Now, Um Ali and her two youngest daughters live alone in the house they once shared as a family, bearing the consequences of their husband, father, and brothers’ actions.

“My worst fear is that I will be evicted,” she said, looking at her youngest daughter, who is only 10 years old. “I’m not afraid of death, personally. But I am afraid that if I do die, and we are in an unfamiliar place, there will be no one to take care of my girls.”

Along with revenge attacks, forced evictions are increasing as well. Earlier this month, a group of ISIS victims’ families in the nearby village of Qayyarah compiled a list of names, and, with the backing of local tribal leaders, went door-to-door to the people on the list, demanding that they sign next to their names promising that they would leave, or face consequences. Iraqi Security Forces are also forcing the families of alleged ISIS members into “rehabilitation camps.” Hundreds of families, mostly women and children, are being held in the high-security, prison-like camps, forbidden from freely moving in and out until they are cleared of any ties to the extremist group.

This isn’t the first time that Iraq has seen retaliatory violence and collective punishment. When the country erupted into sectarian violence after the U.S. invasion in 2003, Shia militia death squads routinely abducted and brutally murdered Sunni men, who they saw as members of the Sunni insurgency threatening the power Shias had gained after the fall of Saddam Hussein, or as Al Qaeda. Since many of the militia members who carried out these killings were also in the security forces at the time, families of the murdered rarely saw justice for their loved ones.

These extrajudicial killings, coupled with the mass arrest and imprisonment of suspected Al Qaeda affiliates in notorious prisons like Abu Ghraib and Tajji, and later, the arrest and detention of some of the prisoners’ families, contributed to the marginalization of Iraqi Sunnis, a major factor in the rise of the Islamic State.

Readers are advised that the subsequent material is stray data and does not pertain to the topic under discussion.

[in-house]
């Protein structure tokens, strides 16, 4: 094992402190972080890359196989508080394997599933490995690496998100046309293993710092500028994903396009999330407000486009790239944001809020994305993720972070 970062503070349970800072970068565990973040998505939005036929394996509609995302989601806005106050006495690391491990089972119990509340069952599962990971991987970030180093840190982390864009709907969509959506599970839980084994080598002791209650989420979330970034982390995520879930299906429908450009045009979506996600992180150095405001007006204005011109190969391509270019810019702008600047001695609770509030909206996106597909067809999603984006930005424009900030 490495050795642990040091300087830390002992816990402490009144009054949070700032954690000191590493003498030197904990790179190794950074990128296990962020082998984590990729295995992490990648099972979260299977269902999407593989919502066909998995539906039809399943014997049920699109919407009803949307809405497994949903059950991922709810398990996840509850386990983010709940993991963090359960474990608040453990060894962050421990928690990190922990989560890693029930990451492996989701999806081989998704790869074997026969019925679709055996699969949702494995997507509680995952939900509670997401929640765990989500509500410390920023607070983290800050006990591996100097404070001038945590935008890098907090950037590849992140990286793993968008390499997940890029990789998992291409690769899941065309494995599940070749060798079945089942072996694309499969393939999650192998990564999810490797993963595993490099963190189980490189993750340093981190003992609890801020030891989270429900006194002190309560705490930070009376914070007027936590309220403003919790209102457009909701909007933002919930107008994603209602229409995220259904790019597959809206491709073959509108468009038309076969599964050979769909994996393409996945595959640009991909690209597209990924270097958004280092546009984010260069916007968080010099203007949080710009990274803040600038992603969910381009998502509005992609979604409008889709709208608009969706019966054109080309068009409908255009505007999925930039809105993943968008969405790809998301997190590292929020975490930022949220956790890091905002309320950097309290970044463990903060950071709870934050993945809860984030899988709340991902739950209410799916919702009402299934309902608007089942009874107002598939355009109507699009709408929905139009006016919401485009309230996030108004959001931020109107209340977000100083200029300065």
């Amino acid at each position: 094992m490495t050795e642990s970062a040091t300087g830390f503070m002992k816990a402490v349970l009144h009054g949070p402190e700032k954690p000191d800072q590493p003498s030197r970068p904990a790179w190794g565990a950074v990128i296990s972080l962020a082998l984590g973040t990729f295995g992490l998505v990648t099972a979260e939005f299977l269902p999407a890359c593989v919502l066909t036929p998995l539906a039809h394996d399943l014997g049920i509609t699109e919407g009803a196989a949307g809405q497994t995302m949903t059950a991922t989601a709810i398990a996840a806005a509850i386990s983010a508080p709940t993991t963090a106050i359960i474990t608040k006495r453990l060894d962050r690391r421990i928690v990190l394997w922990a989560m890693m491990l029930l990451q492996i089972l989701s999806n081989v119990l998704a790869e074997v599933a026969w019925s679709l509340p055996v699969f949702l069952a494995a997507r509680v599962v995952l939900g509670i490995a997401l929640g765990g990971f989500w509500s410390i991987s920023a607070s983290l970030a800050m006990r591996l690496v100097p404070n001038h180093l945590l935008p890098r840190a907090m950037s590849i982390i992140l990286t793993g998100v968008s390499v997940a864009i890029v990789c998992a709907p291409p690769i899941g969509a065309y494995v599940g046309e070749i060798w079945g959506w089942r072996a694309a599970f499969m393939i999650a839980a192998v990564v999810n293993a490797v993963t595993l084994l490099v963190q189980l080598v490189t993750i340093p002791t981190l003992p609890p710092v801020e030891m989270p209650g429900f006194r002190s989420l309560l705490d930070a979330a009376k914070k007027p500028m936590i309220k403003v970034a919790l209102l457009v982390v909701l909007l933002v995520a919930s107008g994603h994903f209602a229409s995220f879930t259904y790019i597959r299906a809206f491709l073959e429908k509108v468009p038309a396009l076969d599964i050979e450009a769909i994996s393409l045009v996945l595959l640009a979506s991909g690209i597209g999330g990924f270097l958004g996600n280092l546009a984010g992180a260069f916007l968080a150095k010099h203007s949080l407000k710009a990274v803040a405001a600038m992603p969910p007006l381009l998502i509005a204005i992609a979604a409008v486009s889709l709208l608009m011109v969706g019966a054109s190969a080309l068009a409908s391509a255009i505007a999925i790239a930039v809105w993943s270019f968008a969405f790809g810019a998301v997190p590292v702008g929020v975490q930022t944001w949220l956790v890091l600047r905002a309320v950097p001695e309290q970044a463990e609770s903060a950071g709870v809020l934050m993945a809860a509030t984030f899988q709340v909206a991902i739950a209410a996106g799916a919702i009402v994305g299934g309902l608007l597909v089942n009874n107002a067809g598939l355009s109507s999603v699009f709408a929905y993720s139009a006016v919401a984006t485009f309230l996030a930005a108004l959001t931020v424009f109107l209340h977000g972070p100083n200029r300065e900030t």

Belkis Wille, senior Iraq researcher with Human Rights Watch, told The Intercept that the current wave of retaliation could restart the cycle of violence. “Of course, there’s a human rights issue — which is the violations that are happening against these families,” she said. “But from a national security standpoint, it is extremely unstrategic as well. They are rounding up families, and putting them into poorly-serviced camps with no schools, and tons of children. It’s the perfect breeding ground for extremism.”

While Iraqi Prime Minister Haider al-Abadi has given lip service to the importance of reconciliation in the wake of ISIS, the central government has remained silent on the issue of revenge attacks and the punishment of ISIS families. In neighborhoods like Um Ali’s, enforcing the rule of law is left to local tribal leaders and policemen — many of whom have deep-seated grudges of their own.

“I am affected — and there are a lot of people who are affected like me,” said Col. Yassin Ahmed Abbas, a senior police officer in Hammam al-Alil, a small town south of Mosul. In 2014, his brother was abducted by Islamic State militants. He hasn’t heard from him since.